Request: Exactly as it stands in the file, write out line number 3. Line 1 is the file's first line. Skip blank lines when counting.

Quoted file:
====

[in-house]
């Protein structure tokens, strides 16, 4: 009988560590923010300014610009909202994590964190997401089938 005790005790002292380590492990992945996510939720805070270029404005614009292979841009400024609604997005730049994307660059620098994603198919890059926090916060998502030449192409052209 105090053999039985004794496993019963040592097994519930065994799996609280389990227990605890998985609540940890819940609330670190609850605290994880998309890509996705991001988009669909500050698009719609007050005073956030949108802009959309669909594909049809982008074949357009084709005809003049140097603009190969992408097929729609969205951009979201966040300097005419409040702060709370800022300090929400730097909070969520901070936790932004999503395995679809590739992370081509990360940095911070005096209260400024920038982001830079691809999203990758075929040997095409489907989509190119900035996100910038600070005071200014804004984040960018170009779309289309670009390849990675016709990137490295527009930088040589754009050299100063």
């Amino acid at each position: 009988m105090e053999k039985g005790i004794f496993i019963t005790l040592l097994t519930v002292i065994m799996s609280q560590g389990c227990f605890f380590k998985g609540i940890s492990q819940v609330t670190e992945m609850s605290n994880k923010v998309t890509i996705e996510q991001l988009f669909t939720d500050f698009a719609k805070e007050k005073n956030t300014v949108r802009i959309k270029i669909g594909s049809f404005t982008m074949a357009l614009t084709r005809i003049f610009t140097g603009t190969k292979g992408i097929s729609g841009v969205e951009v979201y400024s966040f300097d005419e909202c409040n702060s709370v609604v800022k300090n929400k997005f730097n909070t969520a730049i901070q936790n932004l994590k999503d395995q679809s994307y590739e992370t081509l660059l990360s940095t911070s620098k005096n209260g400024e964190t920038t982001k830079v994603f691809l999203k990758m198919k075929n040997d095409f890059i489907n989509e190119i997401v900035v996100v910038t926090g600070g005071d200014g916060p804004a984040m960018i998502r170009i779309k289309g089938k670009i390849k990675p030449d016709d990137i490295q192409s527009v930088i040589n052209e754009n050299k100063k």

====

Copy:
């Amino acid at each position: 009988m105090e053999k039985g005790i004794f496993i019963t005790l040592l097994t519930v002292i065994m799996s609280q560590g389990c227990f605890f380590k998985g609540i940890s492990q819940v609330t670190e992945m609850s605290n994880k923010v998309t890509i996705e996510q991001l988009f669909t939720d500050f698009a719609k805070e007050k005073n956030t300014v949108r802009i959309k270029i669909g594909s049809f404005t982008m074949a357009l614009t084709r005809i003049f610009t140097g603009t190969k292979g992408i097929s729609g841009v969205e951009v979201y400024s966040f300097d005419e909202c409040n702060s709370v609604v800022k300090n929400k997005f730097n909070t969520a730049i901070q936790n932004l994590k999503d395995q679809s994307y590739e992370t081509l660059l990360s940095t911070s620098k005096n209260g400024e964190t920038t982001k830079v994603f691809l999203k990758m198919k075929n040997d095409f890059i489907n989509e190119i997401v900035v996100v910038t926090g600070g005071d200014g916060p804004a984040m960018i998502r170009i779309k289309g089938k670009i390849k990675p030449d016709d990137i490295q192409s527009v930088i040589n052209e754009n050299k100063k």